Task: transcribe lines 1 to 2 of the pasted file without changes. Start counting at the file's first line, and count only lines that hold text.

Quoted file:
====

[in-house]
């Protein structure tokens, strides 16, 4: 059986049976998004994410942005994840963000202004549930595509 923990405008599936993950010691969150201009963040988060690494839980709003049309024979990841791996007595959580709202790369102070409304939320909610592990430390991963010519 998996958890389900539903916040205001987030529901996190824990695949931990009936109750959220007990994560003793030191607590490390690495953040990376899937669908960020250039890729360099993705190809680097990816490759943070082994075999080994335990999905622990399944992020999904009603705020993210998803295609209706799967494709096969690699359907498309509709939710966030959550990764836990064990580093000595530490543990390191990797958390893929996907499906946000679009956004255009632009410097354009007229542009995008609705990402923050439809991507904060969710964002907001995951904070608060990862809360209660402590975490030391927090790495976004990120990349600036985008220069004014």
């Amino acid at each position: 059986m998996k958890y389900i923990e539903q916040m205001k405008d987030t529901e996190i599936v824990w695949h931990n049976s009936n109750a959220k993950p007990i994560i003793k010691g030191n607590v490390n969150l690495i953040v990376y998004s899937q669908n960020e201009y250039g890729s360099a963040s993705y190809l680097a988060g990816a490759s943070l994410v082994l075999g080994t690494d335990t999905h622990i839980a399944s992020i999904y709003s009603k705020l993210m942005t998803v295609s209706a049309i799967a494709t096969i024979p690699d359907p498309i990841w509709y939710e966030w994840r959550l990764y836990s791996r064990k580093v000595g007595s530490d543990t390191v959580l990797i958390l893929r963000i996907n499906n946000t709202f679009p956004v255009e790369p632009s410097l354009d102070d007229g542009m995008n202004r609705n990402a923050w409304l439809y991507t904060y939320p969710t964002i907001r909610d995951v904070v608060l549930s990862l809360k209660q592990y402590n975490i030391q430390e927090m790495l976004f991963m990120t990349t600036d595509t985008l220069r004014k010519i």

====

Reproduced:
[in-house]
């Protein structure tokens, strides 16, 4: 059986049976998004994410942005994840963000202004549930595509 923990405008599936993950010691969150201009963040988060690494839980709003049309024979990841791996007595959580709202790369102070409304939320909610592990430390991963010519 998996958890389900539903916040205001987030529901996190824990695949931990009936109750959220007990994560003793030191607590490390690495953040990376899937669908960020250039890729360099993705190809680097990816490759943070082994075999080994335990999905622990399944992020999904009603705020993210998803295609209706799967494709096969690699359907498309509709939710966030959550990764836990064990580093000595530490543990390191990797958390893929996907499906946000679009956004255009632009410097354009007229542009995008609705990402923050439809991507904060969710964002907001995951904070608060990862809360209660402590975490030391927090790495976004990120990349600036985008220069004014």